Number Two on the Meeple Like Us Ten Top Best Board Games 2017 Edition!
Well done to you, number two! You know, we started off this list with the framing conceit of a party and somehow managed to end up at the Olympics. Writing is a funny old game. I guess I could go back and edit it all to be consistent but would you have even noticed if I hadn’t brought it up? I guess we’ll never know, but what I do know is that we’ve been talking for a while now and managed to discuss everything except the silver medal you just earned. You did well, Number Two. You’ve got greatness in your bones. Second place in achievement, but a gold medallist in sheer unbridled moxie.
Michael Picks: Concordia
|Accessibility Report||Meeple Like Us|
|BGG Rank||18 [8.11]|
|Artist(s)||Marina Fahrenbach, Mac Gerdts and Dominik Mayer|
Oh my word, I love Concordia. Every time it gets set up on the table I feel a genuine warm glow suffusing my nerves. There’s an anticipatory fizz to picking up the Concordia box that is borderline erotic in its electricity.
That’s… that’s not actually normal, is it?
Concordia may not have the most exciting theme, and it won’t win any awards for its aesthetics. As a game though it is as frictionless as ice and as luxurious and soothing as a warm caramel enema. Let it fill your nooks and crannies.
Pauline: Concordia really is a fantastic game, and I love it. It’s a little strange it’s so high on your list though when so many of my favourites aren’t on here at all. I don’t know why you don’t love engine builder games the same way I do.
Michael: Because I’m a man. When I build engines they should go into cars. For power and speed. And manliness.
Pauline: What kind of car do you have right now?
Michael: A blue one.
Pauline: What kind of engine does it have?
Michael: A… blue one?
Pauline Picks: Splendor
|Accessibility Report||Meeple Like Us|
|Complexity||Medium Light [1.81]|
|BGG Rank||146 [7.46]|
|Artist(s)||Abbas Amirabadi, Mahmoud Arasteh Nasab and Pascal Quidault|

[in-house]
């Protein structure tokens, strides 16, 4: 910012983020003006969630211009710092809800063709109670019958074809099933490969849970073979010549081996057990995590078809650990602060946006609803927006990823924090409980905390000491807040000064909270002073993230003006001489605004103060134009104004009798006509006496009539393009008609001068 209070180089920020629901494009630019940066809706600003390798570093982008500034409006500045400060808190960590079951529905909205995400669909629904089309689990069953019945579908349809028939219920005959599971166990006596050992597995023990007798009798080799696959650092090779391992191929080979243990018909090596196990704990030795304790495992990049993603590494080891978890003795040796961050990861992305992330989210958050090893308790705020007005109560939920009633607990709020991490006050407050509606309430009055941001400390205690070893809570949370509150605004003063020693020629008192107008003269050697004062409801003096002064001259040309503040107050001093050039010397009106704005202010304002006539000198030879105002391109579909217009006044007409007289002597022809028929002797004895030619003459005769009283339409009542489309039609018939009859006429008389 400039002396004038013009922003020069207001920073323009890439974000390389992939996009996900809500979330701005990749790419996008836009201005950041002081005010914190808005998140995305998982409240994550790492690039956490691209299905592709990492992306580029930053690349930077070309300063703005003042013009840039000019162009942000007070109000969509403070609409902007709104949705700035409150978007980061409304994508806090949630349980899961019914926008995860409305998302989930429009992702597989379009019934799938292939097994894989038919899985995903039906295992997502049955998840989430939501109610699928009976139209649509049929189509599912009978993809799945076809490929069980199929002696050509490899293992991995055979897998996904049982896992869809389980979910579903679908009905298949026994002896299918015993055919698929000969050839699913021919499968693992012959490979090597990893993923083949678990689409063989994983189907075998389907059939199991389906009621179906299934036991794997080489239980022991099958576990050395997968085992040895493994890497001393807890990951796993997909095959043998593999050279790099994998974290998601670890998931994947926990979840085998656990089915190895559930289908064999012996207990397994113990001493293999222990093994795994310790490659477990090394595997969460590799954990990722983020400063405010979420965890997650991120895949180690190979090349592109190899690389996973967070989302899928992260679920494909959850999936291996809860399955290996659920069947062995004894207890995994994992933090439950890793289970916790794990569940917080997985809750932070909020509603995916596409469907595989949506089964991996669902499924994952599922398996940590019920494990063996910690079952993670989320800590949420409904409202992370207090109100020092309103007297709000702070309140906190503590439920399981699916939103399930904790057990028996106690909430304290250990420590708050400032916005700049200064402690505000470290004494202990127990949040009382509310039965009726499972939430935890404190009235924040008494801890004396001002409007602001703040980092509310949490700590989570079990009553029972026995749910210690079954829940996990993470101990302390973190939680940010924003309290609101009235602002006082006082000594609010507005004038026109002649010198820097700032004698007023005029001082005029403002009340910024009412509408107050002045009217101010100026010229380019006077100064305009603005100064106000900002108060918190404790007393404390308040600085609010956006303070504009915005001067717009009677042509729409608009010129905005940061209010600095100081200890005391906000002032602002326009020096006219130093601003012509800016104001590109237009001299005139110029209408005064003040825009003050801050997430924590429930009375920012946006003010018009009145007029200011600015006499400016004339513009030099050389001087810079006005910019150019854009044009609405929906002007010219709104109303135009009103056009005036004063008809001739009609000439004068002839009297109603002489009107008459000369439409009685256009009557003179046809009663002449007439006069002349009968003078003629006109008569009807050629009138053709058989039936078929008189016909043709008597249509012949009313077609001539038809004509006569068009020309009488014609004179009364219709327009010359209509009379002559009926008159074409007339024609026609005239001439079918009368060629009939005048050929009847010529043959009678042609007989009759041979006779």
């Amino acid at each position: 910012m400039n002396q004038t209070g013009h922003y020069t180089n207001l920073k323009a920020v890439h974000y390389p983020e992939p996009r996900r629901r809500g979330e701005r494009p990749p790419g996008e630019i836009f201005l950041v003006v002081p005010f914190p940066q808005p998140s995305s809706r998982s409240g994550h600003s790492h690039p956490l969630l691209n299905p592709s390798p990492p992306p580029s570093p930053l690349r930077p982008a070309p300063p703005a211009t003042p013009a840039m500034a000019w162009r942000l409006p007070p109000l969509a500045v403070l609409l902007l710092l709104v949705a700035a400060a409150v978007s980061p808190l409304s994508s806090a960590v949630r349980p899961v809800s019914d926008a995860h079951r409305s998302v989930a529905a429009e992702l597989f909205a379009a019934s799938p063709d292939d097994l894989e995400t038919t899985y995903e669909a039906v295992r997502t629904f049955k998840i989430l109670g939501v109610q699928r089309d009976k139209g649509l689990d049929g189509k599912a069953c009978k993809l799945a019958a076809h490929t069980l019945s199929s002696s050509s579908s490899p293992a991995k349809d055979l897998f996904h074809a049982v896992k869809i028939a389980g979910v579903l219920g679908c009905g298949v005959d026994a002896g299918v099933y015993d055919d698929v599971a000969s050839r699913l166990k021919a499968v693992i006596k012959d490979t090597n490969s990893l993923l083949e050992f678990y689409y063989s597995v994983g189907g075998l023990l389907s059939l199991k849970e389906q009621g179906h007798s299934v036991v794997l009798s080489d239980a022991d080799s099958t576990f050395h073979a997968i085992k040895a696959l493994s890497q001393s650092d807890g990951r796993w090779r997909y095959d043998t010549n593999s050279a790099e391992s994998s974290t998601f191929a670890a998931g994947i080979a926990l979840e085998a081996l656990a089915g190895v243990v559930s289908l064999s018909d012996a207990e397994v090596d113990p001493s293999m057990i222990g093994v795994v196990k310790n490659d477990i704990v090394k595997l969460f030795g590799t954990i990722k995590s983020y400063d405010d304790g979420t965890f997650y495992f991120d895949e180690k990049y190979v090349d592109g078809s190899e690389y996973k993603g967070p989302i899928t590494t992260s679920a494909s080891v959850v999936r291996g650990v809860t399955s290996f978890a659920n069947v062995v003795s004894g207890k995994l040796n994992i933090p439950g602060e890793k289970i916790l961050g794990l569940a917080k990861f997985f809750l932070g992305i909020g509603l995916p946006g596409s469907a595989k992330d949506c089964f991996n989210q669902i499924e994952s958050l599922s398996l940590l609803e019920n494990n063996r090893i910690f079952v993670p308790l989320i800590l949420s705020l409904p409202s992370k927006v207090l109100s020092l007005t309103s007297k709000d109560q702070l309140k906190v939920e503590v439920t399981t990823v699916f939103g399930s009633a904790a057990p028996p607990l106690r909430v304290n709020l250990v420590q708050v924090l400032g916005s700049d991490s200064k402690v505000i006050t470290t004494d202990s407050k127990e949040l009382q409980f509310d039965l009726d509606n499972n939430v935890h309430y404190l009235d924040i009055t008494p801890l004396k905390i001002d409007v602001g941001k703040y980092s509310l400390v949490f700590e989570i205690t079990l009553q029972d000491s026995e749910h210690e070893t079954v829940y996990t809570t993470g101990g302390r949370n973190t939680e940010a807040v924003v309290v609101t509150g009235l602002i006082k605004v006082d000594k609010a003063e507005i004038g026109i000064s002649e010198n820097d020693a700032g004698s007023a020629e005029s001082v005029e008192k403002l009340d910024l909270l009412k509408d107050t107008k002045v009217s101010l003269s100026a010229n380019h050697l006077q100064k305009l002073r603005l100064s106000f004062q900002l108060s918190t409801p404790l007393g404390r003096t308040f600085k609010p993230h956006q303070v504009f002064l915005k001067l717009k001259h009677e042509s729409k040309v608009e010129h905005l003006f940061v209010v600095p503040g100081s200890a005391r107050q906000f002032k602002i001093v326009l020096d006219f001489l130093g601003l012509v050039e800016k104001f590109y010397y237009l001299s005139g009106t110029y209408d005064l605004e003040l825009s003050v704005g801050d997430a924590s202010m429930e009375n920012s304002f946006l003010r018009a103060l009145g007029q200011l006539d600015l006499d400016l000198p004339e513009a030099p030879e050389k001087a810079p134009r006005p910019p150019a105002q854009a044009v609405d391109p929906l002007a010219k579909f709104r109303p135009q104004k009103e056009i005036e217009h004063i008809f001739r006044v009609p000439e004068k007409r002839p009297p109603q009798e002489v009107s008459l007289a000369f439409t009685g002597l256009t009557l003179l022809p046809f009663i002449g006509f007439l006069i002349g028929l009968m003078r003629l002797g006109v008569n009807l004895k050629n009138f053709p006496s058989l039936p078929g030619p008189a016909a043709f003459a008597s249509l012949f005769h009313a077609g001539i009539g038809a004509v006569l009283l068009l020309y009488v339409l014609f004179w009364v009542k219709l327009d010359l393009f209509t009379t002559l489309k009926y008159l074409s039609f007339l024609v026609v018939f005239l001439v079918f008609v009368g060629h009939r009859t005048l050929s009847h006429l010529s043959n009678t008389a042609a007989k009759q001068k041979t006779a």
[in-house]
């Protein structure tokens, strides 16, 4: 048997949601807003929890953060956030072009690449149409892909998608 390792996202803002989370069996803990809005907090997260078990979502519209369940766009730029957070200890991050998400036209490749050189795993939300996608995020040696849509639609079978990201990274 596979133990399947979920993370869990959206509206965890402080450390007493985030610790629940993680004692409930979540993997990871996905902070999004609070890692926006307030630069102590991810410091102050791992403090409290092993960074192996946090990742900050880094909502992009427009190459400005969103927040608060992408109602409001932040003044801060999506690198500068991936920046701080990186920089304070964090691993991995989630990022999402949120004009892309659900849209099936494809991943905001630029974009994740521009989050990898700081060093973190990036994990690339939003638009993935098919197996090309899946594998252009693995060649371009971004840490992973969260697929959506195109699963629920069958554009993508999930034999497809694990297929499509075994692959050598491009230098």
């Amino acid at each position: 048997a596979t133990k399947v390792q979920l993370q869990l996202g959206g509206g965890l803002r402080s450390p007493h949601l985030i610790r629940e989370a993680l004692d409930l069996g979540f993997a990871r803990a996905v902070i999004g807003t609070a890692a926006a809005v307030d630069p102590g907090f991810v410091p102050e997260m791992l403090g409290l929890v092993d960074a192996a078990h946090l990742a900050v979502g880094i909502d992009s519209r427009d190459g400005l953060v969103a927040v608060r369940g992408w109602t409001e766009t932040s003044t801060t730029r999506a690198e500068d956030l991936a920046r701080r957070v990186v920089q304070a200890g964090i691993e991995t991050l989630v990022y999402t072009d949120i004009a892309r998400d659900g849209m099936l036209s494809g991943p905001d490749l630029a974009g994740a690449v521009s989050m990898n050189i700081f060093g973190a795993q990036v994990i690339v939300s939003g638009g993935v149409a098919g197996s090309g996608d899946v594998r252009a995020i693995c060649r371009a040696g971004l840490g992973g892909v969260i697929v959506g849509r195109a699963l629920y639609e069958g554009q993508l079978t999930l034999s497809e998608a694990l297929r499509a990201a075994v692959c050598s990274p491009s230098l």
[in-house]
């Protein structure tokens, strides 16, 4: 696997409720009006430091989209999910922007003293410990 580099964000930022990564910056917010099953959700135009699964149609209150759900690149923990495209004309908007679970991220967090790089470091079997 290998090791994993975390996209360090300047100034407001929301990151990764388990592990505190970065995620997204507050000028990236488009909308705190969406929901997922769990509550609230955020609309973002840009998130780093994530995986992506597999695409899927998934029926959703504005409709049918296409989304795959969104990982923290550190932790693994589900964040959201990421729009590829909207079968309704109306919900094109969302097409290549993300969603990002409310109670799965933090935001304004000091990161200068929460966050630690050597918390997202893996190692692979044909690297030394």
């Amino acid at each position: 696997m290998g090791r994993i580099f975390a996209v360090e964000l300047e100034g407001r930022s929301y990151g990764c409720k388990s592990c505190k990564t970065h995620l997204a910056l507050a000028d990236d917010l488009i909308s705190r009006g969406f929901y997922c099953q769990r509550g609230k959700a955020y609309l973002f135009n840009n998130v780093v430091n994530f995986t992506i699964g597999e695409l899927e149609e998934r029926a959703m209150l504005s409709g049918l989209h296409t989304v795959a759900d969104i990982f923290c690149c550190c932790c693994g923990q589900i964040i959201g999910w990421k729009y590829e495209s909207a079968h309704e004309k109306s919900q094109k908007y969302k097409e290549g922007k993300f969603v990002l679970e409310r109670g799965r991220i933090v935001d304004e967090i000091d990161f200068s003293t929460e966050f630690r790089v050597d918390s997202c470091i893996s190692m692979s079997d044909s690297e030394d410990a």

Splendor was one of the first games that we got, and I’m still obsessed with it. I have the app and I still play it on a regular basis. I’ve played the app so many times I worry about what I’ve done to the sectors of my phone’s memory where it’s stored. They must be worn pretty thin by now. I’ve got even my parents playing Splendor, albeit sometimes only at gunpoint.
It’s a very elegant game. It’s a very straightforward game. But most importantly it’s just really, really satisfying to lay down a whole pile of gem mines and start lifting cards for free from all over the marketplace. Splendor appeals to those bits of my brain that make me keen on computer programming because it’s all about plotting the most efficient solution to grab the most lucrative opportunities. It has maybe been getting a little samey of late but now we have the expansion and that mixes everything up again in a very pleasant way. I’ll be doing a review of that at some point. In the meantime, I’m especially keen on the Strongholds and the Orient modules. Both add a nice twist to everything and it ends up being very invigorating. The expansion modules all add a little bit more but none of them take away from the cleverness of the core game dynamics.
I play this with a laser focus – it’s a very zen experience to play Splendor. I play to win though, so I expect anyone sitting down with me to bring their A game, backed up with their B game. It wouldn’t hurt to have your C game in your back pocket too just in case things get a little competitive.
Michael: Splendor is definitely well named – this is another game that we have played a ridiculous number of times but I haven’t yet had to get a note from a doctor. Pauline tends to win most of the games that we play, but her win ratio in Splendor is something genuinely alarming.
Pauline: It’s because I set myself a goal and stick to it.
Michael: It’s also because you get so intense when playing this that I am sometimes afraid to take cards I think you might want.
Pauline: Fear has a powerful property of self-preservation. Go with your instincts.